A month ago on this day the 2011 Canadian Federal Election took place. It was the first election where I was eligible to vote. With me being enthralled by politics I couldn’t sit by and not vote my first potential time, so I headed off to the ballot box with a new feeling; a sense of involvement in Canada’s electoral process.
Not being a supporter of Harper left me with two choices I considered; voting NDP or liberal. I cast my vote for liberal, perceiving they would be the major opposition to Harper in my riding, and went back home to watch the results unravel.
The results started flashing on the board; conservatives were leading, as expected, with the NDP sitting close behind. I became hopeful; a Harper minority and NDP opposition? Hell yeah. However, this hope quickly lost its passion; while the NDP became the official opposition Harper gained a majority government.
As a child I watched the seats go up and down on the tracker as the results were being returned and waited to hear the final news. However, by voting for the first time I was more focused on the process, and scrutinized much more.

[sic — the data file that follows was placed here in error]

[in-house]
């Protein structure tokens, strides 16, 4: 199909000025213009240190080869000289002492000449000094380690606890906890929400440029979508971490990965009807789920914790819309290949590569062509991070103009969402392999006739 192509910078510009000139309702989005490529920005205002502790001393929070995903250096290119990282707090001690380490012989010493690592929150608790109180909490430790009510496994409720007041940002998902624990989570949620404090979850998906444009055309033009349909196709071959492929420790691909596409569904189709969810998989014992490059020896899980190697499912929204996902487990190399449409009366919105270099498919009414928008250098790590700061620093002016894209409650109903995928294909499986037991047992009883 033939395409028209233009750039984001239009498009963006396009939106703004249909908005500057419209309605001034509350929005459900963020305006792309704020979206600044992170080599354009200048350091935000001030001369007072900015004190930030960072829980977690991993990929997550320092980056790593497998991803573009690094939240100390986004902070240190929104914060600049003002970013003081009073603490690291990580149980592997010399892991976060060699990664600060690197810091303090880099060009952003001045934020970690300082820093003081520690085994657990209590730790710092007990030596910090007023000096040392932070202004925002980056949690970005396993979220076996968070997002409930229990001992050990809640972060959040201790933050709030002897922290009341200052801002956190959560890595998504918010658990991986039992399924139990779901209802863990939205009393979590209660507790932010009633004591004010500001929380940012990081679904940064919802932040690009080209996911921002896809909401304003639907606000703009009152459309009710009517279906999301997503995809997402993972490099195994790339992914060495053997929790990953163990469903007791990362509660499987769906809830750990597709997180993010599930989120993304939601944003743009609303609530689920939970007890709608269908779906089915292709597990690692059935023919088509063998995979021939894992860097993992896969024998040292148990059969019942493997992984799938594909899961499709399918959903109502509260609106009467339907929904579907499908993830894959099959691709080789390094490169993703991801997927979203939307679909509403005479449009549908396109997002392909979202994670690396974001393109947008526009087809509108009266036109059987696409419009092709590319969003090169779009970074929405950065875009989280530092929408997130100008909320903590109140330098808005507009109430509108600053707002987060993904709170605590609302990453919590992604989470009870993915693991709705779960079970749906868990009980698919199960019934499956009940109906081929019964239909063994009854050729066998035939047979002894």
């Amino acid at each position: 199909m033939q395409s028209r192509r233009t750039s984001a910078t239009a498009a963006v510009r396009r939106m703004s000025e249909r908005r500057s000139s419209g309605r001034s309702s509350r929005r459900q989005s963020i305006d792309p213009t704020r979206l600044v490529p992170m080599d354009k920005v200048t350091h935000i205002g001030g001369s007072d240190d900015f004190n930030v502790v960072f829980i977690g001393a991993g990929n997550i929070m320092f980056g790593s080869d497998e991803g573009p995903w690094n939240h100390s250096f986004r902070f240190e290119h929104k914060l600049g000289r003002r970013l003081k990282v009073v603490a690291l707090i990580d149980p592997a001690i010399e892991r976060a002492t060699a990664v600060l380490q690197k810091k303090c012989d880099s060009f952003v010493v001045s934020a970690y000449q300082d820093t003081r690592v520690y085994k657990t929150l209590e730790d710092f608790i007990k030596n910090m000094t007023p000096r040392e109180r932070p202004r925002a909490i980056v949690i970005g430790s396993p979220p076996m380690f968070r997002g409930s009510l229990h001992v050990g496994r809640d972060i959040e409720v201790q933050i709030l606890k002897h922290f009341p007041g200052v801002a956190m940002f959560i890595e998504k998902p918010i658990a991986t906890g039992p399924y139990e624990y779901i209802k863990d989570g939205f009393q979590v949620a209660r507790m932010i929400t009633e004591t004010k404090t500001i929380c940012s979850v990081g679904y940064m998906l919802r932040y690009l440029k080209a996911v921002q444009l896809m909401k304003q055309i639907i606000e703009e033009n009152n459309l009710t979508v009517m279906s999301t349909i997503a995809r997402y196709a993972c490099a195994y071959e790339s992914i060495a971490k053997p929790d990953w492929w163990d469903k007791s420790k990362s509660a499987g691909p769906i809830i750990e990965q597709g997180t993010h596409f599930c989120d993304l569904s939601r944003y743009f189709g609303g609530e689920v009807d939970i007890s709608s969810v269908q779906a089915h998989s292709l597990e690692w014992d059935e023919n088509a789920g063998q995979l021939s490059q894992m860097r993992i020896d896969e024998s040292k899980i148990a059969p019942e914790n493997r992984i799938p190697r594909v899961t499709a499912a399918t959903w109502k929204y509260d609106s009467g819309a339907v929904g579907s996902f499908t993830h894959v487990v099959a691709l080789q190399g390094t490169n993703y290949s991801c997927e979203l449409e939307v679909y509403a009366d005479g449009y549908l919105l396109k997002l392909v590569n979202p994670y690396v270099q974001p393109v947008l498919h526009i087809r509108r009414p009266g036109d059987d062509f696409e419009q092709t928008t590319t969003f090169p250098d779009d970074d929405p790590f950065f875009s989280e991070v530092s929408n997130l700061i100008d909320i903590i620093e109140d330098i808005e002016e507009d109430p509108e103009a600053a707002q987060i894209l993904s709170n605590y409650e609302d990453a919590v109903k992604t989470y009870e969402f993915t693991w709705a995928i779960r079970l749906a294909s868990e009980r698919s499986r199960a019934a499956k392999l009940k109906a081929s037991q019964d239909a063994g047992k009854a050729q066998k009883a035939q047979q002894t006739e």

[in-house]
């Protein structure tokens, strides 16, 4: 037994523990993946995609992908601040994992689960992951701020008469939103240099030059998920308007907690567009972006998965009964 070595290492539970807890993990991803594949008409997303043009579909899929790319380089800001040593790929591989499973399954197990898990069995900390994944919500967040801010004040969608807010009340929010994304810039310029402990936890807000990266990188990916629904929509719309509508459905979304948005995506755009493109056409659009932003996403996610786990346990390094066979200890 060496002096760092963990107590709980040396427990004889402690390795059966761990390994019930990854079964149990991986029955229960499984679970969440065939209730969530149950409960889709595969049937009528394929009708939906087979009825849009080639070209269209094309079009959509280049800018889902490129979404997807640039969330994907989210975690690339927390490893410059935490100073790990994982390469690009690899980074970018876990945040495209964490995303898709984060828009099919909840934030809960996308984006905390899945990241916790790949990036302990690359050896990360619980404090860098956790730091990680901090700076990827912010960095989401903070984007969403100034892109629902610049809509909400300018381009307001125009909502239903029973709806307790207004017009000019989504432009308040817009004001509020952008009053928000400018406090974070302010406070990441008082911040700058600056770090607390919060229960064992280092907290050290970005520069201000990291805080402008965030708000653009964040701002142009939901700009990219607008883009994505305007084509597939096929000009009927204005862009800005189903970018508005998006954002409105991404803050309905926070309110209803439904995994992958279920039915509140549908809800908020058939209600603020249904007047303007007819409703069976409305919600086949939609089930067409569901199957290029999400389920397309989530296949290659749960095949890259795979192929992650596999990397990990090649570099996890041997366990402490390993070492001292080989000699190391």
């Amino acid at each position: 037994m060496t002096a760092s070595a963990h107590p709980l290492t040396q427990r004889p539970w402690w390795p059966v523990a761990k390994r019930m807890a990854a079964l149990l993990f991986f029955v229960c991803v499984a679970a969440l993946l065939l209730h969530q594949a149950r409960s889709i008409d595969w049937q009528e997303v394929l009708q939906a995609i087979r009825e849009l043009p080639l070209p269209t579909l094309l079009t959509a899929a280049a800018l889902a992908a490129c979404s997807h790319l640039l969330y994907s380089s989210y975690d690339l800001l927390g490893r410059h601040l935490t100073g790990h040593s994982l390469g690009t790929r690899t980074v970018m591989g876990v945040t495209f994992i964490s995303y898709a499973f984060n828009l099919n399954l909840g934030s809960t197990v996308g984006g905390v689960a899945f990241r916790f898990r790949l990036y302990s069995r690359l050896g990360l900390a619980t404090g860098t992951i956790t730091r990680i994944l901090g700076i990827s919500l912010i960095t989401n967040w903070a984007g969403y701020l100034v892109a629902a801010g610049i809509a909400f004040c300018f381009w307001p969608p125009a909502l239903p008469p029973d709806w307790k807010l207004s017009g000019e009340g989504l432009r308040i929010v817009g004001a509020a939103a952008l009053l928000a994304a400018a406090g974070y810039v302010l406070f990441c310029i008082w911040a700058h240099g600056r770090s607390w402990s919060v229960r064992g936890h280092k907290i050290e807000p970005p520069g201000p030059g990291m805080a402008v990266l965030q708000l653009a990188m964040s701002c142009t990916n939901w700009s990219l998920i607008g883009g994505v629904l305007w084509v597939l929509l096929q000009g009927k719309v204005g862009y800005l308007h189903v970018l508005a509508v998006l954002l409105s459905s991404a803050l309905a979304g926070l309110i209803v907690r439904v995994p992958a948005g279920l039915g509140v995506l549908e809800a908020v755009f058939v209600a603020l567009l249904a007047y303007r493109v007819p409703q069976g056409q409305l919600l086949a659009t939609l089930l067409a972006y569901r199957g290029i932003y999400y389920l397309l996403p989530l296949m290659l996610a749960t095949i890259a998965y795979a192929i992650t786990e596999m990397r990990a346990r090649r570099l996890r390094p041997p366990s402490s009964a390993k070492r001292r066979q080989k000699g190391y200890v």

What I discovered was a broken electoral system; Harper attained 40% of the common vote, but was provided with a majority government. This is due to our representative democracy; we elect individuals in our own riding whom we have never met, will most likely never meet, and who we cannot ever fully trust. The general votes do not count; it is the particular riding’s attained by parties that matters . The party that gains the most ridings wins the election. In this case, Harper attained more than half of the ridings which resulted in a Conservative Majority Government.
An issue with democracy is that it is vulnerable to control by the majority, whom may be incorrect and flawed in their thinking. This election not only lived up to this ideal, but went passed it; a minority became the leaders of a nation.
The day of the election I wrote this on my facebook wall, and I still stand by it: